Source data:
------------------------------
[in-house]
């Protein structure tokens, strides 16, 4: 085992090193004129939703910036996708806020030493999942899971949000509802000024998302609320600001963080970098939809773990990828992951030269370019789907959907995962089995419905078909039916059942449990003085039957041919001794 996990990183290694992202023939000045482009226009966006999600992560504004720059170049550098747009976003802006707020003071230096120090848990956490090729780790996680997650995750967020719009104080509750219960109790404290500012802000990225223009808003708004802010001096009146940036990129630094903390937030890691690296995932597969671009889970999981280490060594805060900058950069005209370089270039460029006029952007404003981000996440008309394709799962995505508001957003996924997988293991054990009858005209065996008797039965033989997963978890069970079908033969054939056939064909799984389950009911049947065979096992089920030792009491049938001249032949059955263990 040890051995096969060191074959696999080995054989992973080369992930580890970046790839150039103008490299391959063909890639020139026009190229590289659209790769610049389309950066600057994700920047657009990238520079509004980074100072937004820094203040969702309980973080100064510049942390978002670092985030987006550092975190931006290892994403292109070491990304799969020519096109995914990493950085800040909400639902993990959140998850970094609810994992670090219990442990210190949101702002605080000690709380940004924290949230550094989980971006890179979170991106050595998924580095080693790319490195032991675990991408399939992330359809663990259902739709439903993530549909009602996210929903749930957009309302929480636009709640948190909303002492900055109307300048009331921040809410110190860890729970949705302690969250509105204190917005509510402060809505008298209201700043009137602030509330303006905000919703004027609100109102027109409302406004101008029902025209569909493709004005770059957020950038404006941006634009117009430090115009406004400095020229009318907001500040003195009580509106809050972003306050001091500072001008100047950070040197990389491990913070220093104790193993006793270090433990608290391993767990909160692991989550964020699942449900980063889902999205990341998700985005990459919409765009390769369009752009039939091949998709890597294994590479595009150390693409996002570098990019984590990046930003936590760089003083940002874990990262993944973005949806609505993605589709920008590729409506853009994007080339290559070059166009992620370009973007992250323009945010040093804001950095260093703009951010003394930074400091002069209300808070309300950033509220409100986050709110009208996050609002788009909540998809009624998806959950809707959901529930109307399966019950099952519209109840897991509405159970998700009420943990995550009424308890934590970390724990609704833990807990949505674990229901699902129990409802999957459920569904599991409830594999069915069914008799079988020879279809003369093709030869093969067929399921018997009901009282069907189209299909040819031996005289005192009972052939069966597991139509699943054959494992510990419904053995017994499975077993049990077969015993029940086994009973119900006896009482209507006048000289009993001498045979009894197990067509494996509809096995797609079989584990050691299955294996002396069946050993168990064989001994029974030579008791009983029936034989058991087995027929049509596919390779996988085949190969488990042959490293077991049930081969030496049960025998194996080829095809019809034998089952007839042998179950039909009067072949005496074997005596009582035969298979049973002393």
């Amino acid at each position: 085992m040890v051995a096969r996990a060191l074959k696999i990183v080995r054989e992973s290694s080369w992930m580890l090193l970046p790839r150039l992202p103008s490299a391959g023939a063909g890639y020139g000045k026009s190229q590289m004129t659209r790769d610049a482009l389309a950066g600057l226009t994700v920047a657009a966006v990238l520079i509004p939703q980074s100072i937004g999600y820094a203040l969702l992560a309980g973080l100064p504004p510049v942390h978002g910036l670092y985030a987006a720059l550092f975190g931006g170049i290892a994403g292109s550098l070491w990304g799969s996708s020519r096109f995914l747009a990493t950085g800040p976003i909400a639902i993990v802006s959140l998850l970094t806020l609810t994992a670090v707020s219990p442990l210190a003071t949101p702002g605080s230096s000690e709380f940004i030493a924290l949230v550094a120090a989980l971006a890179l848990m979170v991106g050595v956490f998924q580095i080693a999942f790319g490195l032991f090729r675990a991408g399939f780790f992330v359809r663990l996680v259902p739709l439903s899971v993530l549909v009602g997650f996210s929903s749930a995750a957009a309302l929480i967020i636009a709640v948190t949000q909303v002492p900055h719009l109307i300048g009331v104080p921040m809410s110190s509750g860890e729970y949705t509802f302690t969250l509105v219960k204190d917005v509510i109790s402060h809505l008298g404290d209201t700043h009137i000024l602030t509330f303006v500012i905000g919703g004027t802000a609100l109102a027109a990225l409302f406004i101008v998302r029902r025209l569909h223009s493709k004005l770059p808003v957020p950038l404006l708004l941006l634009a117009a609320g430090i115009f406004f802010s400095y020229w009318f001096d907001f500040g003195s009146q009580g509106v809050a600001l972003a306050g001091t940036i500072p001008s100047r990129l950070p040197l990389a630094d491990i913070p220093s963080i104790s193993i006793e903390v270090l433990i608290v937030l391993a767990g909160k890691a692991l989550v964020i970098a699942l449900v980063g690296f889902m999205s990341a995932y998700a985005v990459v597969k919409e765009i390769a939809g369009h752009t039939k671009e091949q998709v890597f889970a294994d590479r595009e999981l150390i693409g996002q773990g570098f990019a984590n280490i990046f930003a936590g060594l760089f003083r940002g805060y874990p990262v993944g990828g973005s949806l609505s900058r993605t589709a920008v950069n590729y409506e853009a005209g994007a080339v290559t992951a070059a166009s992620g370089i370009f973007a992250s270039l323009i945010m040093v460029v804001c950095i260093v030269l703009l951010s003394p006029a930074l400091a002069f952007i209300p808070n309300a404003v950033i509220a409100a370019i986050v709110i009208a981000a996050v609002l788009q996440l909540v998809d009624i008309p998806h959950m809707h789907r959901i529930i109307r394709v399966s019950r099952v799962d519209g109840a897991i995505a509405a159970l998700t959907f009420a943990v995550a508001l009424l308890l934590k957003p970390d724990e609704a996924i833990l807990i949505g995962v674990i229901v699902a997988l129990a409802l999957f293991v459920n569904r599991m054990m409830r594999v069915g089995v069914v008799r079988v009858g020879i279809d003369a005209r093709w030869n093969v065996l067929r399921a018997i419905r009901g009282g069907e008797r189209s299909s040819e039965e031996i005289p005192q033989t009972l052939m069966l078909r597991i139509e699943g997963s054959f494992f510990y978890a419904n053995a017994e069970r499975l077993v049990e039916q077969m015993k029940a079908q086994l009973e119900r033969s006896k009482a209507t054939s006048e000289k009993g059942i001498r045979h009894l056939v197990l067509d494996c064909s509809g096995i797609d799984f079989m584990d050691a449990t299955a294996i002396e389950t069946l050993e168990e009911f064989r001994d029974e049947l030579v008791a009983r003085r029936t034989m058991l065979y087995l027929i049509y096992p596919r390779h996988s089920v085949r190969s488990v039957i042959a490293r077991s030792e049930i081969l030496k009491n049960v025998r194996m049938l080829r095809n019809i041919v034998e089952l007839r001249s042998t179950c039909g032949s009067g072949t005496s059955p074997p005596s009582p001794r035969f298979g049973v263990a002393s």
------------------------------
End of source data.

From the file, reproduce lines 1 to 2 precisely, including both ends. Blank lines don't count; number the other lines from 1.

[in-house]
């Protein structure tokens, strides 16, 4: 085992090193004129939703910036996708806020030493999942899971949000509802000024998302609320600001963080970098939809773990990828992951030269370019789907959907995962089995419905078909039916059942449990003085039957041919001794 996990990183290694992202023939000045482009226009966006999600992560504004720059170049550098747009976003802006707020003071230096120090848990956490090729780790996680997650995750967020719009104080509750219960109790404290500012802000990225223009808003708004802010001096009146940036990129630094903390937030890691690296995932597969671009889970999981280490060594805060900058950069005209370089270039460029006029952007404003981000996440008309394709799962995505508001957003996924997988293991054990009858005209065996008797039965033989997963978890069970079908033969054939056939064909799984389950009911049947065979096992089920030792009491049938001249032949059955263990 040890051995096969060191074959696999080995054989992973080369992930580890970046790839150039103008490299391959063909890639020139026009190229590289659209790769610049389309950066600057994700920047657009990238520079509004980074100072937004820094203040969702309980973080100064510049942390978002670092985030987006550092975190931006290892994403292109070491990304799969020519096109995914990493950085800040909400639902993990959140998850970094609810994992670090219990442990210190949101702002605080000690709380940004924290949230550094989980971006890179979170991106050595998924580095080693790319490195032991675990991408399939992330359809663990259902739709439903993530549909009602996210929903749930957009309302929480636009709640948190909303002492900055109307300048009331921040809410110190860890729970949705302690969250509105204190917005509510402060809505008298209201700043009137602030509330303006905000919703004027609100109102027109409302406004101008029902025209569909493709004005770059957020950038404006941006634009117009430090115009406004400095020229009318907001500040003195009580509106809050972003306050001091500072001008100047950070040197990389491990913070220093104790193993006793270090433990608290391993767990909160692991989550964020699942449900980063889902999205990341998700985005990459919409765009390769369009752009039939091949998709890597294994590479595009150390693409996002570098990019984590990046930003936590760089003083940002874990990262993944973005949806609505993605589709920008590729409506853009994007080339290559070059166009992620370009973007992250323009945010040093804001950095260093703009951010003394930074400091002069209300808070309300950033509220409100986050709110009208996050609002788009909540998809009624998806959950809707959901529930109307399966019950099952519209109840897991509405159970998700009420943990995550009424308890934590970390724990609704833990807990949505674990229901699902129990409802999957459920569904599991409830594999069915069914008799079988020879279809003369093709030869093969067929399921018997009901009282069907189209299909040819031996005289005192009972052939069966597991139509699943054959494992510990419904053995017994499975077993049990077969015993029940086994009973119900006896009482209507006048000289009993001498045979009894197990067509494996509809096995797609079989584990050691299955294996002396069946050993168990064989001994029974030579008791009983029936034989058991087995027929049509596919390779996988085949190969488990042959490293077991049930081969030496049960025998194996080829095809019809034998089952007839042998179950039909009067072949005496074997005596009582035969298979049973002393």